You can narrow down your applicant by being explicit regarding education, experience and achievements. One thing to be mindful of is to not overload this section with unnecessary information. Having an extensive requirement section can deter more than capable candidates from applying.
Some requirements can include:
- Qualified lawyer
- 2 to 3 years post qualified experience
- In-depth knowledge of a specific area of law and specific industry
It may seem trivial, but a well-written job description can make the difference in turning away unqualified candidates and attracting high-quality ones.
Post the position
Post the job on social media, networking sites or other legal channels. Reach out to people in your network for recommendations or suggestions. You also can use recruiters who specialise in finding ideal candidates, which can come at a fee but will ensure you save time and get a qualified candidate.
Interview the ideal candidate
Think about the experiences and qualities you want in your legal counsel and ask the relevant questions to gauge the candidate's suitability. Ask how they have dealt with past complex legal issues, motivation, and critical thinking skills. Find out what the candidate wishes to get out of this role to judge if the position will be stimulating for them.
You must build trust in the relationship with your legal counsel, given the importance of their role. It is always helpful to get a second opinion from someone else in the business to assess candidate suitability.
Extend the job offer
Send an offer of employment to the successful candidate. The offer letter will cover what the employee and employer want to agree on, define both parties' obligations and rights, and outline any particular terms.
Discuss the terms
When you have found the ideal candidate and they have accepted the offer. You have to make sure your employment contract is comprehensive and covers all aspects. So, what do you need to know?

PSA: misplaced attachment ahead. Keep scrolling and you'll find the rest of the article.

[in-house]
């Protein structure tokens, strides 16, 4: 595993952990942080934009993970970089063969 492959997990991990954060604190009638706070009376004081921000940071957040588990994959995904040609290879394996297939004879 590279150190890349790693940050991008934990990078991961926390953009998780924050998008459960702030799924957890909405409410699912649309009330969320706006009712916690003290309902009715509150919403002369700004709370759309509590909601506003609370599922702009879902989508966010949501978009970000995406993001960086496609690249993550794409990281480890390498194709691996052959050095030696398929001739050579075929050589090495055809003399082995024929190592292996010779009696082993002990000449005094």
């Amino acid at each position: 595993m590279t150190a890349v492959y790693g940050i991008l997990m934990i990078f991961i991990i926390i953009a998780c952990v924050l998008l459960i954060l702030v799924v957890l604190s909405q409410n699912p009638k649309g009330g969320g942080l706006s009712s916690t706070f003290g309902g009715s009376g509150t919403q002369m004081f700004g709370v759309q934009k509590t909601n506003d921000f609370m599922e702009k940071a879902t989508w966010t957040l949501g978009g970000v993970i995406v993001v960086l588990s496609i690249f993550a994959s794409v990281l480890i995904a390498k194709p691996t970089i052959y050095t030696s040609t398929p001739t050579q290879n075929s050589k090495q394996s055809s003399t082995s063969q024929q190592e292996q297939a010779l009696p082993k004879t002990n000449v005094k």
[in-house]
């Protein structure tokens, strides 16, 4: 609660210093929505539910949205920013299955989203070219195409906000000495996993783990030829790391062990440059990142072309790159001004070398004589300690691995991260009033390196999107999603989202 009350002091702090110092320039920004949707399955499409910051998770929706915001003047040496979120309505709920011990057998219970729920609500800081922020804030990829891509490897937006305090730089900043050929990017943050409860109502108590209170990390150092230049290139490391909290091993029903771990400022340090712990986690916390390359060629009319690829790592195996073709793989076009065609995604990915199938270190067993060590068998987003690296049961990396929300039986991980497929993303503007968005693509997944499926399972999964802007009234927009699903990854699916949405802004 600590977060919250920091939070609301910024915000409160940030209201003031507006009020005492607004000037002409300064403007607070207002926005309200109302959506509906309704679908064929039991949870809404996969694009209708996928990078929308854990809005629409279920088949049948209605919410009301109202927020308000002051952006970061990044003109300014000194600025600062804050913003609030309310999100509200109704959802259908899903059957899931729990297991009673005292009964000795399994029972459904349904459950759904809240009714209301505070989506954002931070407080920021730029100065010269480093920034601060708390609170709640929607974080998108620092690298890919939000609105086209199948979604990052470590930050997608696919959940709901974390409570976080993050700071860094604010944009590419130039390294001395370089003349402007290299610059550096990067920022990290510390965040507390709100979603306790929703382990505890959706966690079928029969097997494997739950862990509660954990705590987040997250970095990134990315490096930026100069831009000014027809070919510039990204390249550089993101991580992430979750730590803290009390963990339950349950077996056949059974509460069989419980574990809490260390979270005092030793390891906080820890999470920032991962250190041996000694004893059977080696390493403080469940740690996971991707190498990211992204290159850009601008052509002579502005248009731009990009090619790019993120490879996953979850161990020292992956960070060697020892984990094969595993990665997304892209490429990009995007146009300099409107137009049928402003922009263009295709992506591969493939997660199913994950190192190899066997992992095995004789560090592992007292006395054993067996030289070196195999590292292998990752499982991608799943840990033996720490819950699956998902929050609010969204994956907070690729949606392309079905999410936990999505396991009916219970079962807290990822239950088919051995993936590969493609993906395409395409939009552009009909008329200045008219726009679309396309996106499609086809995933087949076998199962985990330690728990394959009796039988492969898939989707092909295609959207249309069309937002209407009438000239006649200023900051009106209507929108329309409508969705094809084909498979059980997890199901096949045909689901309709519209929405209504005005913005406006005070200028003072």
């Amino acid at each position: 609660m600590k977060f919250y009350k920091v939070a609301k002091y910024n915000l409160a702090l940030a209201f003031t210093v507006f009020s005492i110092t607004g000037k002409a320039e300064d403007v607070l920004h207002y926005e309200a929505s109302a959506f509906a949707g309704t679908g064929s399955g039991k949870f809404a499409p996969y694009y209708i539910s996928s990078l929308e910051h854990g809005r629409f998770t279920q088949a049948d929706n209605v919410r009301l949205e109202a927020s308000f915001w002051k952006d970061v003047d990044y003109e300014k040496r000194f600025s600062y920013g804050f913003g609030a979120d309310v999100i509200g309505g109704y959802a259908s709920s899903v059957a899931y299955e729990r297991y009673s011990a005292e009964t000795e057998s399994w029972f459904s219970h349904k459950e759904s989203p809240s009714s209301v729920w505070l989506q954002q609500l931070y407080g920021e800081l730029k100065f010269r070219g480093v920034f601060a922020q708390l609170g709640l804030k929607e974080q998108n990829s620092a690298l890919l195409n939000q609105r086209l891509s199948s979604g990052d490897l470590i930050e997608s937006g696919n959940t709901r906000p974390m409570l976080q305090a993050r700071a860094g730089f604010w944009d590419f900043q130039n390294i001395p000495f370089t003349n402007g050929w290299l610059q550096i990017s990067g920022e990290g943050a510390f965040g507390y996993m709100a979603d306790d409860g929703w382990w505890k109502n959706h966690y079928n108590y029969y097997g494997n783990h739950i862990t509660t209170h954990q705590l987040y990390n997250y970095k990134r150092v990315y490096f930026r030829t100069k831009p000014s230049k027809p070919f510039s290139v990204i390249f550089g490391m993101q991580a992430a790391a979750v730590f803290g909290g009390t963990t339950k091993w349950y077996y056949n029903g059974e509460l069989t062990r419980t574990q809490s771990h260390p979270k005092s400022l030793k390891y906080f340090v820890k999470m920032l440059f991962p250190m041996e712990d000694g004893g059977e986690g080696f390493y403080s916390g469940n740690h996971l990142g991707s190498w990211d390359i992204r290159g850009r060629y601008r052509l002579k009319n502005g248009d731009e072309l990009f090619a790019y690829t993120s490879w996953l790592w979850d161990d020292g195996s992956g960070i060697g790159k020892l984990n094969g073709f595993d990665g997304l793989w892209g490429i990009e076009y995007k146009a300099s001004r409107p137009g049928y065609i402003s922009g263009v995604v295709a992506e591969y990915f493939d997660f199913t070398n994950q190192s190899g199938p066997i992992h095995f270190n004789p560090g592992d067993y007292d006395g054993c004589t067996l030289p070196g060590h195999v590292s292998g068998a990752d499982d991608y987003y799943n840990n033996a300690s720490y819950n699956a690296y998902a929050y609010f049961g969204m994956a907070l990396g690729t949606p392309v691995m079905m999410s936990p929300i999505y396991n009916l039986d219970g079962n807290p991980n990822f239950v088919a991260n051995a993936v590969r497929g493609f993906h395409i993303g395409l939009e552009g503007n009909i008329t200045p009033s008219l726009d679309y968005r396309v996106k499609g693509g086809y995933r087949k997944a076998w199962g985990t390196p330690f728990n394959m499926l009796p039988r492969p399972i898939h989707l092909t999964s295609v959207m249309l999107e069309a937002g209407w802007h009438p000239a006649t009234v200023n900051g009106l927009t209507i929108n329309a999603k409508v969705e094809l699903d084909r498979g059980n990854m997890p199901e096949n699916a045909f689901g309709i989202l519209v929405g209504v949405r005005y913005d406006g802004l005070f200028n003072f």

First, make sure the contract covers all of the following:
- Compensation (salary, bonuses, stock options, benefits)
- Work schedule (hours, vacation time)
- Job description
- Job expectations (reporting lines, evaluation process)
- Employment status (permanent or temporary; full or part-time)
- Job title and official start date
There are many other key terms you will want to consider before sending this to the candidate. Consider adding restrictive covenants or a suitable notice period. These clauses are vital to protect both employee and employer.
As a CEO, you know how important it is to streamline your business operations and protect your assets. With Legislate, you can easily create bespoke contracts that are tailored to your specific needs without the need for expensive legal fees. Additionally, our platform allows you to extract important data from legal documents, helping make informed decisions faster. With Legislate, you can have peace of mind knowing that your contracts are legally sound and in good order. Book a demo or sign up today to put the confidence back into contracting.
The opinions on this page are for general information purposes only and do not constitute legal advice on which you should rely.